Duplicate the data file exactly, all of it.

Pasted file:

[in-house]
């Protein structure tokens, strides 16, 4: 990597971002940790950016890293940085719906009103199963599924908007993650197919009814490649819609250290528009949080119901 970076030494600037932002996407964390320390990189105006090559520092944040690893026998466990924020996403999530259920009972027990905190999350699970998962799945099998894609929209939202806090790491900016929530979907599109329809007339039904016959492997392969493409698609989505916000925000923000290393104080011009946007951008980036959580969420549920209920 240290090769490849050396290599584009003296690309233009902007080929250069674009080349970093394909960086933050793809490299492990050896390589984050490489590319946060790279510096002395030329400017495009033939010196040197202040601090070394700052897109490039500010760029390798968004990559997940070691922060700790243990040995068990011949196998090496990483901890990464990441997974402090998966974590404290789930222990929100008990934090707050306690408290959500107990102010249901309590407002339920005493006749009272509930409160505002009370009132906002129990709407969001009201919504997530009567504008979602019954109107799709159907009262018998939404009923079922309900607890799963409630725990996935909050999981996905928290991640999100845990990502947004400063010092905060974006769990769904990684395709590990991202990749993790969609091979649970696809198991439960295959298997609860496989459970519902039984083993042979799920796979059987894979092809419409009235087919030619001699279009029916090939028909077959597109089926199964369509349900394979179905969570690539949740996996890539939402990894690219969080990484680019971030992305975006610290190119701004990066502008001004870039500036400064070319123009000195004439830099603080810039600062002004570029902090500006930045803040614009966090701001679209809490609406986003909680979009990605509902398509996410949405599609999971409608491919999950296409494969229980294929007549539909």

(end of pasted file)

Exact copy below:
[in-house]
């Protein structure tokens, strides 16, 4: 990597971002940790950016890293940085719906009103199963599924908007993650197919009814490649819609250290528009949080119901 970076030494600037932002996407964390320390990189105006090559520092944040690893026998466990924020996403999530259920009972027990905190999350699970998962799945099998894609929209939202806090790491900016929530979907599109329809007339039904016959492997392969493409698609989505916000925000923000290393104080011009946007951008980036959580969420549920209920 240290090769490849050396290599584009003296690309233009902007080929250069674009080349970093394909960086933050793809490299492990050896390589984050490489590319946060790279510096002395030329400017495009033939010196040197202040601090070394700052897109490039500010760029390798968004990559997940070691922060700790243990040995068990011949196998090496990483901890990464990441997974402090998966974590404290789930222990929100008990934090707050306690408290959500107990102010249901309590407002339920005493006749009272509930409160505002009370009132906002129990709407969001009201919504997530009567504008979602019954109107799709159907009262018998939404009923079922309900607890799963409630725990996935909050999981996905928290991640999100845990990502947004400063010092905060974006769990769904990684395709590990991202990749993790969609091979649970696809198991439960295959298997609860496989459970519902039984083993042979799920796979059987894979092809419409009235087919030619001699279009029916090939028909077959597109089926199964369509349900394979179905969570690539949740996996890539939402990894690219969080990484680019971030992305975006610290190119701004990066502008001004870039500036400064070319123009000195004439830099603080810039600062002004570029902090500006930045803040614009966090701001679209809490609406986003909680979009990605509902398509996410949405599609999971409608491919999950296409494969229980294929007549539909």